Once I recovered from my disappointment at reading the title, wishing I had used it first . . . smile . . . I very much enjoyed reading this new book and recommend it wholeheartedly.
The take-away I find most compelling is that no one country’s parenting practices are perfect. There is something to admire and emulate in each culture. Some traditions are good, some not so good. Some new practices are beneficial, some detrimental, to children’s healthy development.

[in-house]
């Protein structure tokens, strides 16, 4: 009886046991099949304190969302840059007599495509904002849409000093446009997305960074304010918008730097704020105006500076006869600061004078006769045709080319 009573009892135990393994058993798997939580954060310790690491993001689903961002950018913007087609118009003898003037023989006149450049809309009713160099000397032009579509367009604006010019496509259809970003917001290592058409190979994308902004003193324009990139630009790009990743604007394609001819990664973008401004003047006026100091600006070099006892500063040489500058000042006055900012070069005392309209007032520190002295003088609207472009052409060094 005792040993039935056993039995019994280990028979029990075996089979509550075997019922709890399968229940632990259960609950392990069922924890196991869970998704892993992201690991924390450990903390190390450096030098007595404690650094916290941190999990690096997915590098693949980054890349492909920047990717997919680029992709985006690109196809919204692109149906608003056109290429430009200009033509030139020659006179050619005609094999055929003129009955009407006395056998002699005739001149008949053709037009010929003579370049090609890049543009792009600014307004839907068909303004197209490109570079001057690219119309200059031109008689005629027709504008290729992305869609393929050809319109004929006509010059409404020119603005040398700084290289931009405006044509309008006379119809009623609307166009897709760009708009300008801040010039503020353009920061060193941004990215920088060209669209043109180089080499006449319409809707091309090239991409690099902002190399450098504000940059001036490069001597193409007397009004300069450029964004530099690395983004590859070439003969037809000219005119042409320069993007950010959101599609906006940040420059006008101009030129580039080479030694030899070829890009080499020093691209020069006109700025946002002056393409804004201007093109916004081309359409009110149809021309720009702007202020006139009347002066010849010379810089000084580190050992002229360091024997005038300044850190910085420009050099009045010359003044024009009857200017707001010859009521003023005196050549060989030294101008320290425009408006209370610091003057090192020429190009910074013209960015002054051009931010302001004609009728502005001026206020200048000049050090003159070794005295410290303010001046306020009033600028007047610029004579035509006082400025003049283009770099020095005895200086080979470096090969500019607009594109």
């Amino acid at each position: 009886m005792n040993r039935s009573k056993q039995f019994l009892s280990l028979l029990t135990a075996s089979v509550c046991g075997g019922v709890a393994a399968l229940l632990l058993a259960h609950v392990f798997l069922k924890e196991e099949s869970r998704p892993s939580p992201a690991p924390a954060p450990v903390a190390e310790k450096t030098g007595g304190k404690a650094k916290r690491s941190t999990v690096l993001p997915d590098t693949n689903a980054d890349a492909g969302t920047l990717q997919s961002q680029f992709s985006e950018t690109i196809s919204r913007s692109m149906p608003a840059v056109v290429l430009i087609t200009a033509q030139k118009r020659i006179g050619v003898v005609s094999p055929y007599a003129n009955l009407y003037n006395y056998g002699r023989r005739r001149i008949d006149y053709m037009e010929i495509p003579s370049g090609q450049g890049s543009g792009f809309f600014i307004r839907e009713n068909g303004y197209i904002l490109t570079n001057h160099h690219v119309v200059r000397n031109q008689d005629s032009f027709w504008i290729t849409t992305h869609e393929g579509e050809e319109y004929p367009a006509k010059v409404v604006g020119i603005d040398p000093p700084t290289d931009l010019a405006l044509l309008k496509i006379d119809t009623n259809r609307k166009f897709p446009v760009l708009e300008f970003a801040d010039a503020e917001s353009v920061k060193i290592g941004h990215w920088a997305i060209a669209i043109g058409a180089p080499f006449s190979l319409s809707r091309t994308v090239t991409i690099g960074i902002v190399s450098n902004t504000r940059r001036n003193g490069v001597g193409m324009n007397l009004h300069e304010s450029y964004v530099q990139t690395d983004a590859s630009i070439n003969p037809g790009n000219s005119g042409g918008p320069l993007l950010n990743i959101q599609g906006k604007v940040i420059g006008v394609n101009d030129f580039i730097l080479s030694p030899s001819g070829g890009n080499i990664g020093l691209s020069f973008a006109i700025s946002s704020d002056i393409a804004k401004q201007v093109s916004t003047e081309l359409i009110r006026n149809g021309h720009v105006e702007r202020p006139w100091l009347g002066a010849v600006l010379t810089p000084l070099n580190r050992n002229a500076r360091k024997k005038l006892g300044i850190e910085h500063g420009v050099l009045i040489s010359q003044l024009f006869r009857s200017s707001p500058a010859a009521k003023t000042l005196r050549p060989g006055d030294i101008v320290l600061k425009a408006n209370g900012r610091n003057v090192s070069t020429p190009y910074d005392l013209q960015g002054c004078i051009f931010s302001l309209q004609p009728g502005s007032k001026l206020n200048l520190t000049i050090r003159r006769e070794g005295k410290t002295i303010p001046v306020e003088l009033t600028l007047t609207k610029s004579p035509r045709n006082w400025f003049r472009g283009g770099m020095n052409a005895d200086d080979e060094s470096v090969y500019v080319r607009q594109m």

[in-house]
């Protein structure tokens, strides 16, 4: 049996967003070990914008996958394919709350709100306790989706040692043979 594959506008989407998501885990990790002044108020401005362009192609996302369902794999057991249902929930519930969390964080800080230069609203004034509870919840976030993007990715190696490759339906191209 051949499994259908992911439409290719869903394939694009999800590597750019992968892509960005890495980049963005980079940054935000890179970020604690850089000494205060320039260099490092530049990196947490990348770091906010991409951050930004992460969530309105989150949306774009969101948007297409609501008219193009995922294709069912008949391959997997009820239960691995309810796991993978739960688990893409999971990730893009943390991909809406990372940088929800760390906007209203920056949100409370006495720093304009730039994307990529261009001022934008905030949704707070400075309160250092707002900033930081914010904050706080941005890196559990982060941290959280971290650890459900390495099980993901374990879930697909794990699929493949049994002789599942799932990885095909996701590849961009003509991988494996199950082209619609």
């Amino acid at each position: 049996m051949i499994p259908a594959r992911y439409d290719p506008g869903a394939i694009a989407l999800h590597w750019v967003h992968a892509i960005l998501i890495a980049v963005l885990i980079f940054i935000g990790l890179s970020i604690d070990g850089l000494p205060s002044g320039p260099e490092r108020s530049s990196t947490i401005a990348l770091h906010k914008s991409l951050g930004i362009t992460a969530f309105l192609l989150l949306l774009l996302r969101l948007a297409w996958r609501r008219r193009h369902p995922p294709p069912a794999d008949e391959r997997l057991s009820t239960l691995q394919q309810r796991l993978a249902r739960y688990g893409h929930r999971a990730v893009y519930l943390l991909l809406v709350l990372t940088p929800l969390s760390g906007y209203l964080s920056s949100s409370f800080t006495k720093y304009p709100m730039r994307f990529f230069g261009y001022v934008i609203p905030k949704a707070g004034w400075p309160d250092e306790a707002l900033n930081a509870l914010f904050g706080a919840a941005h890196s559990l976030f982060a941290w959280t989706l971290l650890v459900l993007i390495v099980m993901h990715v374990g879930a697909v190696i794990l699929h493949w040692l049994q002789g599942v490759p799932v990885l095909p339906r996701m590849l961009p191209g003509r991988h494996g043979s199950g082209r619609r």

Gross-Loh reports that a fair number of Korean families bring their pre-teen and teenage children to the US to attend American schools in order to acquire some of the free spirit and creativity we encourage in our kids. Looking the other way across the Pacific, I would say that American parents could and should, to our own and our children’s benefit, adopt Asian families’ expectations regarding showing respect to elders and taking regular, consistent responsibility for their own self care and for household duties. Simply, manners matter and chores are a good idea!